What To Expect
And Frequently Asked Questions
I appreciate how difficult it can be to seek help for emotional and mental health problems. Some people may also be anxious about starting therapy or have reservations about whether therapy will be helpful. I hope some of the information below may be of help but I am happy to discuss any concerns you may have prior to committing to therapy.
What to expect at the first session?
The first session will be an assessment session. This gives the therapist and client an opportunity to develop a shared understanding of the problem(s) and what might be the most helpful interventions to reduce distress and to improve quality of life. In order for therapy to be effective it is important the therapist and client develop a trusting working relationship, agree goals and are both active in the therapy process. The first session gives an opportunity to discuss and agree this.
What will happen at subsequent sessions?
It is really important to make the best use of the therapy time and sessions. At the start of each session the client and therapist will review, agree what the session will focus on, main interventions and work to complete between sessions. This will be the basic structure for each session but it is important that this is flexible if required.
How many sessions will I need?
The number of sessions will depend on the individual and their needs. The average number of sessions is usually 6-10 but some problems may require more sessions. This will be discussed following the assessment and agreed with you. It is important to review therapy on a regular basis to ensure it is helping, and if not, what is getting in the way of this.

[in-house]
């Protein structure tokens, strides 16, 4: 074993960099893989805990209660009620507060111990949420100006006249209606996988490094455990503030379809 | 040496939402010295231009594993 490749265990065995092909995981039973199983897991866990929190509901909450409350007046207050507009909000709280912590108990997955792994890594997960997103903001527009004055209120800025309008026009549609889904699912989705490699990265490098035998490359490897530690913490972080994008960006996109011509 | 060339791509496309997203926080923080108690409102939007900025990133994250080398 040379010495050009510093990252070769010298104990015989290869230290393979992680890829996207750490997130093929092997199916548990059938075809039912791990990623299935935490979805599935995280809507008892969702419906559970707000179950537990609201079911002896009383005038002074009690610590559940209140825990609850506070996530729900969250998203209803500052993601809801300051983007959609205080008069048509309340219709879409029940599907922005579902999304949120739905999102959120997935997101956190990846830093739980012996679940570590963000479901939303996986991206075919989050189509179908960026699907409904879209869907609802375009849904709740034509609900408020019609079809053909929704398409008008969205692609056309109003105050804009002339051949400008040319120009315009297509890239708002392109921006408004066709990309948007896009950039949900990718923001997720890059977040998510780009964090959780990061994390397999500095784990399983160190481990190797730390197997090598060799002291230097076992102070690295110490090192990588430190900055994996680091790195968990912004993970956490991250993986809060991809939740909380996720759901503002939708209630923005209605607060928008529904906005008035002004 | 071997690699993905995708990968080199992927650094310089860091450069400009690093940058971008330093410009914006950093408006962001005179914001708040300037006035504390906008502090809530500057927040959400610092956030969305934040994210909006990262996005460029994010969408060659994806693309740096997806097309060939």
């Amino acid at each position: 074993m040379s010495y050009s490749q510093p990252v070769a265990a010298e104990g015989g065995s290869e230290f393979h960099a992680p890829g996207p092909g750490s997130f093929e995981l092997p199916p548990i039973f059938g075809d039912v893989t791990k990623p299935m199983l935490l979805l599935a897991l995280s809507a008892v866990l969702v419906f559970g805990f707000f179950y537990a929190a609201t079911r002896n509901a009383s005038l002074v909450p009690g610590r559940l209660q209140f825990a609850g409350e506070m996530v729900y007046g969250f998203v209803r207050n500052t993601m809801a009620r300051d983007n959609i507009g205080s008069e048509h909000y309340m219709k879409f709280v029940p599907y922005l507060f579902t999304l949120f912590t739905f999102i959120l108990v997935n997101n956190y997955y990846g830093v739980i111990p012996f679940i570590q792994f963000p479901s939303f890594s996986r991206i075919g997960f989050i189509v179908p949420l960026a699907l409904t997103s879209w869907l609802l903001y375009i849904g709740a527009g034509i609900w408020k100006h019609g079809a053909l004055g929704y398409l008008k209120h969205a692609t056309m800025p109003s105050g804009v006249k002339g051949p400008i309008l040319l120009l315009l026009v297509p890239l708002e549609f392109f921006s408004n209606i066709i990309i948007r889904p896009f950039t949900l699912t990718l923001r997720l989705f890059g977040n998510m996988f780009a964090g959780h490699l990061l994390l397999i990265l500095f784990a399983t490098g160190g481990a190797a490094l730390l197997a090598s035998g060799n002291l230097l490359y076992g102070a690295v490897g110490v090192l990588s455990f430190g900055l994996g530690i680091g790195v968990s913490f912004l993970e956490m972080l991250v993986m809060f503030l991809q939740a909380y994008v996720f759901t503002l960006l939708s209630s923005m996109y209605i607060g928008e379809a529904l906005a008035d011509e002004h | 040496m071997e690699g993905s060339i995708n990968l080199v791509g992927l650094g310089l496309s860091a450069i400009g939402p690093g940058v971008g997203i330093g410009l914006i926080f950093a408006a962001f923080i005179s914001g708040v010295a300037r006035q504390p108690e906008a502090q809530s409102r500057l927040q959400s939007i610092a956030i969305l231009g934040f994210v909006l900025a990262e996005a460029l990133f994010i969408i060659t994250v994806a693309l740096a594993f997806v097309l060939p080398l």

Is CBT for me?
It may be useful to think about whether CBT will be of help for you and the following are a few things to consider.
- CBT (or any therapy) is not an easy option and is hard work. Therapy is a huge commitment so it is important to think about whether this is the right time to make a commitment and that you have the time to engage with therapy fully. Sometimes it is not the right time for therapy because of other life events that are happening in your life. You may decide therapy is not right for you at the moment but it is important to remember it may be helpful in the future.
- Therapy involves making changes, and while the therapist is there to help, guide and support you, it is you who has to make those changes. It is important to think about your expectations of therapy.
- Therapy, especially in the early stages, involves discussing the difficulties you are experiencing and this may lead to an increase in symptoms or emotional distress for a short period of time before you begin to see change or feel better, this is normal.
- I am happy to discuss whether CBT is what you are looking for and if you think it is going to be of help before committing to starting therapy.